One of the most vexing issues in Biblical interpretation is the relationship between pshat, loosely translated as the plain meaning of the Biblical text, and derash, the additional levels of interpretation that can be derived from that same text. At times the two appear contradictory; as, for example, the Torah's obligation of "an eye for an eye". The phrase seems to imply just that, but has always been understood in our tradition as demanding monetary payment, and no more.

Believing as we do in the unity of the Bible--not just its text, but its meaning--there is always a connection between pshat and derash, often reflecting a much deeper and nuanced understanding of the Torah. While the Torah demands money for causing the loss of an eye, the Biblical text itself informs us that such payment is not truly compensatory, or even adequate. By making monetary restitution, one has not actually fulfilled the obligation of an "eye for an eye" - how dare one put a price tag on sight? The message of the Torah is quite clear; for certain sins, complete teshuva, repentance, is not really possible, and all we can do is a token showing of remorse.

One of the key arguments of biblical criticism as developed in the 19th century was that many of the rabbinic readings of the Torah, from which so much of Biblical law is derived, is no more than rabbinic "inventions" which they mistakenly (sic) read back into the text. Thus arose a series of some of our greatest commentaries, people such as the Malbim, the Netziv, and Rav Shimshon Raphael Hirsch, who spared no effort proving that the rabbinical derashot are actually rooted in the text itself. One just has to learn how to read it with the proper depth the Divine text requires, thereby uncovering the hidden messages within the text.

Often one does not have to dig too far to see the interconnectedness of pshat and derash. "For this commandment which I command you this day is not beyond understanding, neither is it far away. It is not in heaven...neither is it beyond the sea...but it is very near to you in your mouth, in your heart to do it" (Devarim 30:11-14). Contrary to what (tragically) so many think today, the Torah is not a foreign book dealing mainly with abstract ideas, applicable in the "old country" but irrelevant to the daily lives of modern people. Rather, the Torah is near to us, offering so much guidance to our lives, emotionally, intellectually and practically. Such is the "simple" meaning of the text.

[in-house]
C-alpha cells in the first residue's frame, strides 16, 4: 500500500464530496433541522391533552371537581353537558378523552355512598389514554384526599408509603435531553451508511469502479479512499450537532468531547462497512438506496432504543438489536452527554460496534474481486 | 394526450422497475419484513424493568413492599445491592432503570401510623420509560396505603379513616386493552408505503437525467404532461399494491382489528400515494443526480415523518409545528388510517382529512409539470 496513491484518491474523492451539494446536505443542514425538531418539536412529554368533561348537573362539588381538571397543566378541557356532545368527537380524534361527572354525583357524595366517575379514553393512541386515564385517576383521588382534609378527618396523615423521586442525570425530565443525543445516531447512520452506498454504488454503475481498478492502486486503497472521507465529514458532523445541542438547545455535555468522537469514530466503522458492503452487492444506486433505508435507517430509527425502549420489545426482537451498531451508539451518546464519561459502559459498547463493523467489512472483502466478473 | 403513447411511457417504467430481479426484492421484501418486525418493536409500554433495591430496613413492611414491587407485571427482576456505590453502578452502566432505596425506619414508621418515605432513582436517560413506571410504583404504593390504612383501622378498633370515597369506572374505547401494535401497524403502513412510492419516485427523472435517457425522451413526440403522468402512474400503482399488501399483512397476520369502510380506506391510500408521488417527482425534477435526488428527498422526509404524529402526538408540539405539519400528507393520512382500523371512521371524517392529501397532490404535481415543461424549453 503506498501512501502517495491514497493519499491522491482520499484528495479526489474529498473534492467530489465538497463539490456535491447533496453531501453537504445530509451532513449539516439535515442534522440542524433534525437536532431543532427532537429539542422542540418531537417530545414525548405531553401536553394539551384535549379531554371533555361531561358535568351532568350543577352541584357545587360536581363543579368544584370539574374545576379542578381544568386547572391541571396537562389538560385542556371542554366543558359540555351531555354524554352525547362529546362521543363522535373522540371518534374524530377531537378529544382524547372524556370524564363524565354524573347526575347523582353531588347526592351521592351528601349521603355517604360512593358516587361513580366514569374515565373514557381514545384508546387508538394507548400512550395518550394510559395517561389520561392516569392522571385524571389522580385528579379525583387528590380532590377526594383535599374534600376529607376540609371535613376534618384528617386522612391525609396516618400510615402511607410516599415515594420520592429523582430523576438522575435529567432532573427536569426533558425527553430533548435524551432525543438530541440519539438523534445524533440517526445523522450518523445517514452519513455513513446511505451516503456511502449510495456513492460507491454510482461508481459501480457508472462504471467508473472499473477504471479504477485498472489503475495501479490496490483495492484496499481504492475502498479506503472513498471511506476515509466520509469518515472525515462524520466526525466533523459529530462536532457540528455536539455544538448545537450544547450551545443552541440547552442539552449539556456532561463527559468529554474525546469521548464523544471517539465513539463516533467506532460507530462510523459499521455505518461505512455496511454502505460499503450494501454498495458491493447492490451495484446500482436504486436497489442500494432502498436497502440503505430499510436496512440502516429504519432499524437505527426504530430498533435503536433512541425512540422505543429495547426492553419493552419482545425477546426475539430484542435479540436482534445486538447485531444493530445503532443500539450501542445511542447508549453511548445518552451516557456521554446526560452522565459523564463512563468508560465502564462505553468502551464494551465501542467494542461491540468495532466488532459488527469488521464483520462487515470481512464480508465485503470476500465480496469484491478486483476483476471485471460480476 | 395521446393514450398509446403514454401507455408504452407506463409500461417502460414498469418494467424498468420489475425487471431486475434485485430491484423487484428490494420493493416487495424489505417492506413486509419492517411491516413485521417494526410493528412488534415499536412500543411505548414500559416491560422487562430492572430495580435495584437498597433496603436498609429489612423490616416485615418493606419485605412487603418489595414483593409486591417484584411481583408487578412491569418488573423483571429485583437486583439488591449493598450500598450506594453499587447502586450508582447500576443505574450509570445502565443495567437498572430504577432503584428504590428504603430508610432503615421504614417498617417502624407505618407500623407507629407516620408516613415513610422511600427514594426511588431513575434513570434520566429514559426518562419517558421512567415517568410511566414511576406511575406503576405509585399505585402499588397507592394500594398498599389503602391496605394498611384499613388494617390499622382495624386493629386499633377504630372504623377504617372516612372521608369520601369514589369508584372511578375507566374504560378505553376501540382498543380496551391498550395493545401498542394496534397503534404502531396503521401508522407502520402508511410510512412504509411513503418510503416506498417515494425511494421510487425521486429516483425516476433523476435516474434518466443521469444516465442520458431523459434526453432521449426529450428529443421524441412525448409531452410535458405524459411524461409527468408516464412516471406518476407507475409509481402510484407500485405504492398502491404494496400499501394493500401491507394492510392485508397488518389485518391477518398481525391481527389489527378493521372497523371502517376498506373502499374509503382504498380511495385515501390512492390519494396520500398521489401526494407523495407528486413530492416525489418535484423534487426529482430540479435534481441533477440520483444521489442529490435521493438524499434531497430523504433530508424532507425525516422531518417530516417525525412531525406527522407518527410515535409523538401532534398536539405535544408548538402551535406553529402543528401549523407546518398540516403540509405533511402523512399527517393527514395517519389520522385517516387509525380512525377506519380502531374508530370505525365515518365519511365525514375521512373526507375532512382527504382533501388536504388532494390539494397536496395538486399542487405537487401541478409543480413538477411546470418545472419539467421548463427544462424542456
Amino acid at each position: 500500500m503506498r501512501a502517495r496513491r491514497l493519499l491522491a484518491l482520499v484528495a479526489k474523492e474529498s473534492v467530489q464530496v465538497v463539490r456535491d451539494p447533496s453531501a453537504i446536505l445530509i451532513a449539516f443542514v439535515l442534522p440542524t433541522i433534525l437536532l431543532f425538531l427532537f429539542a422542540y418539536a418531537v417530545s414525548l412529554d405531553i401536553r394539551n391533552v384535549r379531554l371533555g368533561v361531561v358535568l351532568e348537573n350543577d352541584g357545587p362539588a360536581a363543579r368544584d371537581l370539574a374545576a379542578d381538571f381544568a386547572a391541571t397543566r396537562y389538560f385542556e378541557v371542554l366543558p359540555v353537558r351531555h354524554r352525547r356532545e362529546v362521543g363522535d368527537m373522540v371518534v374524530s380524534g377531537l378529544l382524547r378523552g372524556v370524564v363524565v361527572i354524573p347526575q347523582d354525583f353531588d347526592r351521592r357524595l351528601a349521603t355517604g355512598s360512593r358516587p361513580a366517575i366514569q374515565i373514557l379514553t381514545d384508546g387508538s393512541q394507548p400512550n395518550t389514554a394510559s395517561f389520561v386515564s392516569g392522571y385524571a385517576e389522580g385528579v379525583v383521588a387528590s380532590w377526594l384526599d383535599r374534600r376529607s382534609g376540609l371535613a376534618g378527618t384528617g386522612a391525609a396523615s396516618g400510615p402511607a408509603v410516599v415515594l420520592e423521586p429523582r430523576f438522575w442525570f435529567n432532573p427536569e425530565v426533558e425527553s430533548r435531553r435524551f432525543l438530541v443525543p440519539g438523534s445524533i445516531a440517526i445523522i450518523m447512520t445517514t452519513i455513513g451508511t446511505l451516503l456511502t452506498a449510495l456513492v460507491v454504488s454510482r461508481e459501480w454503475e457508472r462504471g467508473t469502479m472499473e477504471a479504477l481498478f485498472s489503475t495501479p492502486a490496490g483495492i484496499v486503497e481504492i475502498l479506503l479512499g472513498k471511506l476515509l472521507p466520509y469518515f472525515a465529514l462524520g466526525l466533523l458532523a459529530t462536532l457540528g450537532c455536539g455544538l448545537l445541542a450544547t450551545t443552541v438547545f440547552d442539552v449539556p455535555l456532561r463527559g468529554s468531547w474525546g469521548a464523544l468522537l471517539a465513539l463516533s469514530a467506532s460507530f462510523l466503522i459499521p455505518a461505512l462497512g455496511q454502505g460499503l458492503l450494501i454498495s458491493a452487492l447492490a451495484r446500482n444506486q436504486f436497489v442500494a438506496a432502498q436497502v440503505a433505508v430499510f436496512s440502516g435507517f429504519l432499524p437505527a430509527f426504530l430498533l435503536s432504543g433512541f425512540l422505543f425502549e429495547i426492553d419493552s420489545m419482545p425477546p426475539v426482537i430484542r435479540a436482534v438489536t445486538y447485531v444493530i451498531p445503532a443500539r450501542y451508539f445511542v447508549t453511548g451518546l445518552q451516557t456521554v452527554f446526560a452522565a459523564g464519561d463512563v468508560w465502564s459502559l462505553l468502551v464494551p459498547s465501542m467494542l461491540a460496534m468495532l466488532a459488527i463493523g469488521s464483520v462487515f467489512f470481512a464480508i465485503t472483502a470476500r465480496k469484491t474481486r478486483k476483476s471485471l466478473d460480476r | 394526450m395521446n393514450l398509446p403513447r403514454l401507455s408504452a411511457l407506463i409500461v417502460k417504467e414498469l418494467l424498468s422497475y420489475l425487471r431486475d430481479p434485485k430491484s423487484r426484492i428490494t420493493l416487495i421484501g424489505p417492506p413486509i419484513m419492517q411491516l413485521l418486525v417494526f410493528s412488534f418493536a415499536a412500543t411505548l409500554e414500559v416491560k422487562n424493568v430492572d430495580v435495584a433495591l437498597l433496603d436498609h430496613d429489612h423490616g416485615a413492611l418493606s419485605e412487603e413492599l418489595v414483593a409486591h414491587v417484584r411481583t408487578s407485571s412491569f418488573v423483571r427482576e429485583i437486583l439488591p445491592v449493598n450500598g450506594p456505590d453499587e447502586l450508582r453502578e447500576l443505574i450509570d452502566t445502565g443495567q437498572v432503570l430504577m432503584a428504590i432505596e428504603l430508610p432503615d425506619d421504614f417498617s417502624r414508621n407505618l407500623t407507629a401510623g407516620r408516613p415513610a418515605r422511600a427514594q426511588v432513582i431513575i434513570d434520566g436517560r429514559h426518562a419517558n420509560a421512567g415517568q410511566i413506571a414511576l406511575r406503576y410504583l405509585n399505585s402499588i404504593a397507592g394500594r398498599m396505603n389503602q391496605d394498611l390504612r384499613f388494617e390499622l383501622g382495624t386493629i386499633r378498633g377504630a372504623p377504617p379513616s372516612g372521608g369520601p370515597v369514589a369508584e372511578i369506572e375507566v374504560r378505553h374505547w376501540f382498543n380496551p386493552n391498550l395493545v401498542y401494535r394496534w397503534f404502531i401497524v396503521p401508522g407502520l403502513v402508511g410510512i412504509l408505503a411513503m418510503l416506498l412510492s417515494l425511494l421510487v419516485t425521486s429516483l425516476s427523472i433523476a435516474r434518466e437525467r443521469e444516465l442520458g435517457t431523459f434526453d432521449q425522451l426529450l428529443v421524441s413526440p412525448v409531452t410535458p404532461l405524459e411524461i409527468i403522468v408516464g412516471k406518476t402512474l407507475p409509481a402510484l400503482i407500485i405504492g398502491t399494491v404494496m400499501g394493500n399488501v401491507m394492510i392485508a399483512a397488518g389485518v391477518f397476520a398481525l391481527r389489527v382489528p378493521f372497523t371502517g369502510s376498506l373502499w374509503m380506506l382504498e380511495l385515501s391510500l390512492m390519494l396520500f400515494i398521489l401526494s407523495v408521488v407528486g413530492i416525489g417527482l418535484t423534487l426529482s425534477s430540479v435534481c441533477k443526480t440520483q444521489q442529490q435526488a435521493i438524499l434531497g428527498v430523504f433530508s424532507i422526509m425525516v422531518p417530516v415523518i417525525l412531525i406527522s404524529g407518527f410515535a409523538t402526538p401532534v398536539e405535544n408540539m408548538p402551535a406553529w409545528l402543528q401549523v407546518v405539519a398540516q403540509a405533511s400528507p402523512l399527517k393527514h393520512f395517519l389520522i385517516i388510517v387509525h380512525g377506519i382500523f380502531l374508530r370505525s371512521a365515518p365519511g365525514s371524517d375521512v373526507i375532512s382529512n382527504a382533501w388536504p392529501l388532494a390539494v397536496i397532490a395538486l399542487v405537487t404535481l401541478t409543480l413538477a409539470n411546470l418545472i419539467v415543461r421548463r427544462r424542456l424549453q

Our Sages, bringing home this same point from a different angle, derived from the phrase "lo bashamayim hee", it is not in heaven, that when it comes to the application of Jewish law, we are not to listen to "heavenly voices". We are forbidden to derive law from the words of a prophet, but must rather "break our head" and figure out the law ourselves. Of course it is this "figuring out ourselves" that allows the Torah to remain relevant and meaningful and applicable to our lives here and now.

Judaism has always rejected the approach of blind obedience to anyone's opinion. While we are all obligated to have a rabbinic mentor, aseh lecha Rav, whose opinion we must defer to in areas of uncertainty, we are mandated to question and debate even with those who are much greater than us, thereby refining our understanding of Torah. We dare not rely on others to form our own opinion but must approach Torah with a questioning and probing mind.

The study of Talmud, the cornerstone of Jewish learning, is predicated on this notion. It is the process of study more than the conclusion that keeps Torah "near to us". The approach of the Rambam, that all we need is the bottom line of how to act, has been rejected.

The teaching of our Sages that "I learned the most from my students"(Ta'anit 7a) can only be true in an environment in which students are encouraged to think on their own, and not to just accept pronouncements from above. A good (and self-confident) teacher likes nothing better than to be "stumped" by a questioning student.

Only those things that we work at ourselves truly become part of us. Paradoxically, only by having to work hard to understand--dare I say to personalize--the Torah, will the Torah remain "near to us".

May the upcoming year be one in which we merit to be involved in the process of Torah study, ensuring that the Torah that G-d entrusted to us will be a "tree of life", linking us to the eternal chain of Torah and Jewish history.